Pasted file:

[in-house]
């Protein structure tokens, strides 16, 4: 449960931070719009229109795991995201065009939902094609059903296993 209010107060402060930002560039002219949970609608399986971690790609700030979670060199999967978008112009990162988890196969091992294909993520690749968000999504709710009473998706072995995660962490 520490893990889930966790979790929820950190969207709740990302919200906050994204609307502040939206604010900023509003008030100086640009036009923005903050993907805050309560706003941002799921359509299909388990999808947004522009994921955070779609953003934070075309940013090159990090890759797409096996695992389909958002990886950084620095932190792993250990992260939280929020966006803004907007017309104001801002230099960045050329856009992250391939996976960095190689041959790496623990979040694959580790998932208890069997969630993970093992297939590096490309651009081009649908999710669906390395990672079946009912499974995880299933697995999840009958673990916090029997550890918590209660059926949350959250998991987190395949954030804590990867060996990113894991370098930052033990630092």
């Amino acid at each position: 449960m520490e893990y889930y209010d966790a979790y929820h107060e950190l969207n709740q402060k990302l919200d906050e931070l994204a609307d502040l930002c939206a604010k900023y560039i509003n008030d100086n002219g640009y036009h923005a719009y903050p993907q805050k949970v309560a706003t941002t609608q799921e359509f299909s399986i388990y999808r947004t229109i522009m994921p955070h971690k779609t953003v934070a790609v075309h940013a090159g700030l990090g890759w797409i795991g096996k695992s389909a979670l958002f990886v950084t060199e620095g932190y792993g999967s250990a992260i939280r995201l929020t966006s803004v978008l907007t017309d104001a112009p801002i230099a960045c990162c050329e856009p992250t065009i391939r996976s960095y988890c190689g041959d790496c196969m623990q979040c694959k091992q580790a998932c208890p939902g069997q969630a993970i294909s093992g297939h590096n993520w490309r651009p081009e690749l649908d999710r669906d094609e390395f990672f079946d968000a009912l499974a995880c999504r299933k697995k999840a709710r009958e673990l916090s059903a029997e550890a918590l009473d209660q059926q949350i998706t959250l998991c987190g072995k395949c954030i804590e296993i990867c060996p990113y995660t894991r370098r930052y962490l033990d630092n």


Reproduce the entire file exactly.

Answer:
[in-house]
């Protein structure tokens, strides 16, 4: 449960931070719009229109795991995201065009939902094609059903296993 209010107060402060930002560039002219949970609608399986971690790609700030979670060199999967978008112009990162988890196969091992294909993520690749968000999504709710009473998706072995995660962490 520490893990889930966790979790929820950190969207709740990302919200906050994204609307502040939206604010900023509003008030100086640009036009923005903050993907805050309560706003941002799921359509299909388990999808947004522009994921955070779609953003934070075309940013090159990090890759797409096996695992389909958002990886950084620095932190792993250990992260939280929020966006803004907007017309104001801002230099960045050329856009992250391939996976960095190689041959790496623990979040694959580790998932208890069997969630993970093992297939590096490309651009081009649908999710669906390395990672079946009912499974995880299933697995999840009958673990916090029997550890918590209660059926949350959250998991987190395949954030804590990867060996990113894991370098930052033990630092």
């Amino acid at each position: 449960m520490e893990y889930y209010d966790a979790y929820h107060e950190l969207n709740q402060k990302l919200d906050e931070l994204a609307d502040l930002c939206a604010k900023y560039i509003n008030d100086n002219g640009y036009h923005a719009y903050p993907q805050k949970v309560a706003t941002t609608q799921e359509f299909s399986i388990y999808r947004t229109i522009m994921p955070h971690k779609t953003v934070a790609v075309h940013a090159g700030l990090g890759w797409i795991g096996k695992s389909a979670l958002f990886v950084t060199e620095g932190y792993g999967s250990a992260i939280r995201l929020t966006s803004v978008l907007t017309d104001a112009p801002i230099a960045c990162c050329e856009p992250t065009i391939r996976s960095y988890c190689g041959d790496c196969m623990q979040c694959k091992q580790a998932c208890p939902g069997q969630a993970i294909s093992g297939h590096n993520w490309r651009p081009e690749l649908d999710r669906d094609e390395f990672f079946d968000a009912l499974a995880c999504r299933k697995k999840a709710r009958e673990l916090s059903a029997e550890a918590l009473d209660q059926q949350i998706t959250l998991c987190g072995k395949c954030i804590e296993i990867c060996p990113y995660t894991r370098r930052y962490l033990d630092n």